classification
Title: Documentation for multiprocessing - Pool.apply()
Type: Stage: needs patch
Components: Documentation Versions: Python 3.0, Python 2.7, Python 2.6
process
Status: closed Resolution: fixed
Dependencies: Superseder:
Assigned To: jnoller Nosy List: beazley, georg.brandl, jnoller
Priority: normal Keywords: easy

Created on 2008-12-08 15:45 by beazley, last changed 2009-01-22 22:06 by jnoller. This issue is now closed.

Messages (4)
msg77312 - (view) Author: David M. Beazley (beazley) Date: 2008-12-08 15:45
The documentation for the apply() and apply_async() methods of a Pool 
object might emphasize that these operations execute func(*args,**kwargs) 
in only one of the pool workers and that func() is not being executed in 
parallel on all workers.    On first reading, I actually thought it might 
be the latter (and had to do some experimentation to figure out what was 
actually happening).
msg77316 - (view) Author: Jesse Noller (jnoller) * (Python committer) Date: 2008-12-08 16:11
Ah, I see what you're talking about David. Good catch. It wouldn't make 
sense to run the apply() in all of the workers, as apply() is a single 
function(...) call. map() however is done in parallel amongst all workers.
msg77336 - (view) Author: David M. Beazley (beazley) Date: 2008-12-08 19:11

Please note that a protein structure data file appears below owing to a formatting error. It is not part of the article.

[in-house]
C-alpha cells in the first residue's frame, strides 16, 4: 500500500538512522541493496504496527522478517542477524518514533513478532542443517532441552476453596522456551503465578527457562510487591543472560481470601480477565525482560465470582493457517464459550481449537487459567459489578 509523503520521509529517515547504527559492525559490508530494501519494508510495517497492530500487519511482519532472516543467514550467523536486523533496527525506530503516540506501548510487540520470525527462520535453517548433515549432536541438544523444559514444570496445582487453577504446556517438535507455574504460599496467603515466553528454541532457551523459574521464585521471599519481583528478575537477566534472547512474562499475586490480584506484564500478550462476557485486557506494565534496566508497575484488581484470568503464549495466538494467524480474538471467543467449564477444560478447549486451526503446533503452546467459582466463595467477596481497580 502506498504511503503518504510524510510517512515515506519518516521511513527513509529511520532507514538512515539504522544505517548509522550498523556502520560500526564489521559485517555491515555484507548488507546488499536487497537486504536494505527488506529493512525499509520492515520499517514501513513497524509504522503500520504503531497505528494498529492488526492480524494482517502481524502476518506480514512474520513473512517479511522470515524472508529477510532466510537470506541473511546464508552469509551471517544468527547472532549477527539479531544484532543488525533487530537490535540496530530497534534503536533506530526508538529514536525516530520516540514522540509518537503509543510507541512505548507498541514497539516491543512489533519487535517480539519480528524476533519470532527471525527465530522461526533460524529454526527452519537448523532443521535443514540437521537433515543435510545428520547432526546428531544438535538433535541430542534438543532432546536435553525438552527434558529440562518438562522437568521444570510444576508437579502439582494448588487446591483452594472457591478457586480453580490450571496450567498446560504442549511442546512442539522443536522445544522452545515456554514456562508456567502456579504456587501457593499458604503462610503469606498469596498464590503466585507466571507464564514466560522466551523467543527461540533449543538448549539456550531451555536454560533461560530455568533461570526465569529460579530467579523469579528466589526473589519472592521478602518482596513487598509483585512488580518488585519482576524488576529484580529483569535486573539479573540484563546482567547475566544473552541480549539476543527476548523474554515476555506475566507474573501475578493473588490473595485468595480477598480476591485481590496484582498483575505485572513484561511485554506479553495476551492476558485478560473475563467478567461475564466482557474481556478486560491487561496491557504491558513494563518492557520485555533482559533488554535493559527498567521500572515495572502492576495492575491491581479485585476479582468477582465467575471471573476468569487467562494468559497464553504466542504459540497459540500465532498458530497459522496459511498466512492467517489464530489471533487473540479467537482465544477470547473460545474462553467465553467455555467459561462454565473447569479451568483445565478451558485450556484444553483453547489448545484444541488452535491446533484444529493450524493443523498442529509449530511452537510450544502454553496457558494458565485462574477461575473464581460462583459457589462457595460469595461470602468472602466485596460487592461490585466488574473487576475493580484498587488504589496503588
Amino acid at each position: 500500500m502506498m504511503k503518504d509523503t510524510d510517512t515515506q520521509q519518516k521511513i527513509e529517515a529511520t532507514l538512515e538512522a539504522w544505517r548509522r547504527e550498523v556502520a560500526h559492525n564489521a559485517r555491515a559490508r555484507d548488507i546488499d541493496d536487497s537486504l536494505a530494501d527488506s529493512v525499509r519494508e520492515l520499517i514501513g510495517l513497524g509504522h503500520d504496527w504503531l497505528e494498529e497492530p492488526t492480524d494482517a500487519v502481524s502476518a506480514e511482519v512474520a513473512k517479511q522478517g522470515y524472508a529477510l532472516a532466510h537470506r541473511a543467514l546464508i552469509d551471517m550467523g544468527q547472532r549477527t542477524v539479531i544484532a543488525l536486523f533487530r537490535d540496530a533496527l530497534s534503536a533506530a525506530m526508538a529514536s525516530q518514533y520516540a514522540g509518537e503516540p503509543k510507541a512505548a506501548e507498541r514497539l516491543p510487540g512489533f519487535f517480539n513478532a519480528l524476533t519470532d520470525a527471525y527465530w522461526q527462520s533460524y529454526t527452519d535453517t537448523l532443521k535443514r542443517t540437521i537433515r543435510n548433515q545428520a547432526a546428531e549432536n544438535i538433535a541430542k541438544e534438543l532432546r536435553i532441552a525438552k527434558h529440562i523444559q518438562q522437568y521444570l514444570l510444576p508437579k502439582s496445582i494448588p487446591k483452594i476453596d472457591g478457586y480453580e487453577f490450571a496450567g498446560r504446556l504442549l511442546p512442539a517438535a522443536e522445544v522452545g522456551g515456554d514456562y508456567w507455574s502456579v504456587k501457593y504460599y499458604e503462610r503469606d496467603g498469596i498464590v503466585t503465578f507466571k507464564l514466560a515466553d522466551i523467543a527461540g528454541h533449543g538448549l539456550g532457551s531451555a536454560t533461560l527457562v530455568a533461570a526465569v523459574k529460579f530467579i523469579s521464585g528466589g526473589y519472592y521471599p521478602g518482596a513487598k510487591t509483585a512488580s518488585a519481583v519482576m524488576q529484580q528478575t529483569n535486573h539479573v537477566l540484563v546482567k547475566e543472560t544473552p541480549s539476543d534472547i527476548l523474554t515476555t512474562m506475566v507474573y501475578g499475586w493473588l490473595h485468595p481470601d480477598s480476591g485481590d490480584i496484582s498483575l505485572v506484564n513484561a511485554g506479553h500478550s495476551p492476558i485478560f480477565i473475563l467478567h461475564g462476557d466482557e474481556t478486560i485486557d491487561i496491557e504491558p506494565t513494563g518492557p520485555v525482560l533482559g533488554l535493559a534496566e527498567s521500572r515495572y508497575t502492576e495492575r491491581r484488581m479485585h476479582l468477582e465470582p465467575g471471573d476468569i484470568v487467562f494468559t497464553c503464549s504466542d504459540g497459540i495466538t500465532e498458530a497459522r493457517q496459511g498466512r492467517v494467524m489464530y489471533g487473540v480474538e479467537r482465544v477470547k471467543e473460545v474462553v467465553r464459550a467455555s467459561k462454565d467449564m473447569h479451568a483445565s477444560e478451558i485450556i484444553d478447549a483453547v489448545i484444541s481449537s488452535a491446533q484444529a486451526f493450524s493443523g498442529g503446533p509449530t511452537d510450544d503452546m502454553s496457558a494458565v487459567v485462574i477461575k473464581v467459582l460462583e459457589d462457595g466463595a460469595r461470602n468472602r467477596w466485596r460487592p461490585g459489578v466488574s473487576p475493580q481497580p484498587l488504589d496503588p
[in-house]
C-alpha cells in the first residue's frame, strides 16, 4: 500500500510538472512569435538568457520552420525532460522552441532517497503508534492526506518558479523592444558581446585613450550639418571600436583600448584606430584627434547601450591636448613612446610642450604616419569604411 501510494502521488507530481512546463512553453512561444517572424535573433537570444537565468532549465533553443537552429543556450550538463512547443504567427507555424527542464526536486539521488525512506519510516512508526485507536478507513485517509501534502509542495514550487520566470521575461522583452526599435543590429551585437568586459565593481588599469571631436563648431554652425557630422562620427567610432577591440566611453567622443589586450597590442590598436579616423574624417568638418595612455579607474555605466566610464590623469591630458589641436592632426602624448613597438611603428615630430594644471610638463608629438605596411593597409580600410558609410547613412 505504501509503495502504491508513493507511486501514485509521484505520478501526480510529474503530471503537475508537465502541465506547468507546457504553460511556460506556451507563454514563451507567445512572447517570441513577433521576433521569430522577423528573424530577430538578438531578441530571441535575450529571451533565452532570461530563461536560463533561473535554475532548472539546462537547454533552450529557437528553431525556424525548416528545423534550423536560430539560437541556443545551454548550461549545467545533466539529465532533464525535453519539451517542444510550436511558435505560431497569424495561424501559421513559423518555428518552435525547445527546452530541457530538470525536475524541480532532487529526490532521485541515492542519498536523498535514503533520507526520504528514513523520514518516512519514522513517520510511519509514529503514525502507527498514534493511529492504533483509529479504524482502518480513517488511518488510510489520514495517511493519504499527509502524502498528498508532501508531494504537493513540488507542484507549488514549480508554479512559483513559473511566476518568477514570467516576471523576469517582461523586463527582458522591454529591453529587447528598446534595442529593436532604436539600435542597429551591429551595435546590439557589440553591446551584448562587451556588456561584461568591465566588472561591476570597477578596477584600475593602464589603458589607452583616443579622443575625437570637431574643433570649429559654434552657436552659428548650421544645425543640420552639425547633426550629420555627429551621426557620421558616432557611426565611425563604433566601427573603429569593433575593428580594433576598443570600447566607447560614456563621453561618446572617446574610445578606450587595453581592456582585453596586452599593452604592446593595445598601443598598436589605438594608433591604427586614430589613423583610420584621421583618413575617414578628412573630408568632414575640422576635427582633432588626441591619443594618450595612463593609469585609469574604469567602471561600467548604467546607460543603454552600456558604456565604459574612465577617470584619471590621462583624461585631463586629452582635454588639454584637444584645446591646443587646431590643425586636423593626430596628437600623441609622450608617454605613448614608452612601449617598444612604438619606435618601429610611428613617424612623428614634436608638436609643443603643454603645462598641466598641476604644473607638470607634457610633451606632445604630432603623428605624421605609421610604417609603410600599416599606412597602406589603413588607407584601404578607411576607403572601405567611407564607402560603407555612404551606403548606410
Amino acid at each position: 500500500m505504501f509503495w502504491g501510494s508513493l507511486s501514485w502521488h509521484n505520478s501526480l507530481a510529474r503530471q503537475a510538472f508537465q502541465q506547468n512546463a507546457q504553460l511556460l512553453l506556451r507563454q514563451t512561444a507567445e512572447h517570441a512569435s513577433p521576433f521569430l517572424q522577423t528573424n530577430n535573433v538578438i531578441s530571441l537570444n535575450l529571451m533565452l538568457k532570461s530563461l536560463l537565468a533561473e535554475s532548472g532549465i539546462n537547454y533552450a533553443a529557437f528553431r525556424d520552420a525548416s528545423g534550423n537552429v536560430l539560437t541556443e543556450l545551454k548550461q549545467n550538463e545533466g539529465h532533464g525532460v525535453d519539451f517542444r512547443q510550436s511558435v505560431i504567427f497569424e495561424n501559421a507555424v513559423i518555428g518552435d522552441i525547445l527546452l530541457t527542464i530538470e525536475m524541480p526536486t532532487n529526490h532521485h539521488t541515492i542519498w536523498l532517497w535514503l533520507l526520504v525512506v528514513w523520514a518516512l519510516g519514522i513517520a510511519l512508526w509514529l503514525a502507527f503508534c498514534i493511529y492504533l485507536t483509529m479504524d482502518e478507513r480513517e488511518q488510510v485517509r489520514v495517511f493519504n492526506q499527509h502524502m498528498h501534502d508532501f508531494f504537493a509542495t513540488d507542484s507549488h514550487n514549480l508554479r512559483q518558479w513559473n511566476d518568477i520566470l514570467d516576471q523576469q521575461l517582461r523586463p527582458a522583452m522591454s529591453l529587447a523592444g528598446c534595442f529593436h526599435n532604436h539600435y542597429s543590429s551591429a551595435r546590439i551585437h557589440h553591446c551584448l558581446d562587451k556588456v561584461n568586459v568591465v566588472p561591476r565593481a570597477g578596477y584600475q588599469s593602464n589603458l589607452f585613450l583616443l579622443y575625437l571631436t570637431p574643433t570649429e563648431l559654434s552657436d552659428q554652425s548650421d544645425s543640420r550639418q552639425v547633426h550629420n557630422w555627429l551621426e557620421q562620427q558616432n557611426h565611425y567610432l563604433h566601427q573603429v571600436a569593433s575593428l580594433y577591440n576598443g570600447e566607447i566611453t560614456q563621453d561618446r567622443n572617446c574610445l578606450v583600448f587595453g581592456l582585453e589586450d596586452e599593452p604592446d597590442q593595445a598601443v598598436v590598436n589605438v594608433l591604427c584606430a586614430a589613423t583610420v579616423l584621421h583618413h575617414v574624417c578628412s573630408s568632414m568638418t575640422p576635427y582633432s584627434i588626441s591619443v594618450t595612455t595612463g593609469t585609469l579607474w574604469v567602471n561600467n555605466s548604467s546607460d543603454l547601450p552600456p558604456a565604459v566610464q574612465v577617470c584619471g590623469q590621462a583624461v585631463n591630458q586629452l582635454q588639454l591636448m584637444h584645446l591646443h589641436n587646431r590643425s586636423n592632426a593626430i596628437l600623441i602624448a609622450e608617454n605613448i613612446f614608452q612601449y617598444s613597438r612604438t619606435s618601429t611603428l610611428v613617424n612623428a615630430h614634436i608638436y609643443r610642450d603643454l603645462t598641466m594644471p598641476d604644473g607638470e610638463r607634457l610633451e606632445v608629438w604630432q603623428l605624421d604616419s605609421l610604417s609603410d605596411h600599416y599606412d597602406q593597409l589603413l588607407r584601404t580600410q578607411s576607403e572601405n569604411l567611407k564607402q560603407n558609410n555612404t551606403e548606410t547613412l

Actually, you shouldn't discount the potential usefulness of running 
apply() in all of the worker nodes.  A lot of people coming from 
parallel programming know about things like global broadcasts, 
reductions, and so forth.  For example, if I wanted to perform a global 
operation (maybe some kind of configuration) on all workers, I could see 
doing some kind of global apply() operation to do it.  

That said, I'm not actually asking for any new functionality.   I'd just 
make it more clear that apply() is not performing a function call on all 
pool workers.

Also, given that apply() blocks, I'm not exactly sure how useful it is 
in the context of actually performing work in parallel.   You might want 
to emphasize that apply_async() is better suited for that (the only 
other way I could think of to take advantage of apply() in parallel 
would be to call it from separate threads in the process that created 
the pool).
msg80385 - (view) Author: Jesse Noller (jnoller) * (Python committer) Date: 2009-01-22 22:06
fixed in trunk, r68862, merged to 3k in r68863
History
Date User Action Args
2009-01-22 22:06:46jnollersetstatus: open -> closed
resolution: fixed
messages: + msg80385
2008-12-08 19:11:41beazleysetmessages: + msg77336
2008-12-08 16:11:35jnollersetmessages: + msg77316
2008-12-08 15:50:59christian.heimessetpriority: normal
assignee: georg.brandl -> jnoller
stage: needs patch
keywords: + easy
nosy: + jnoller
2008-12-08 15:45:19beazleycreate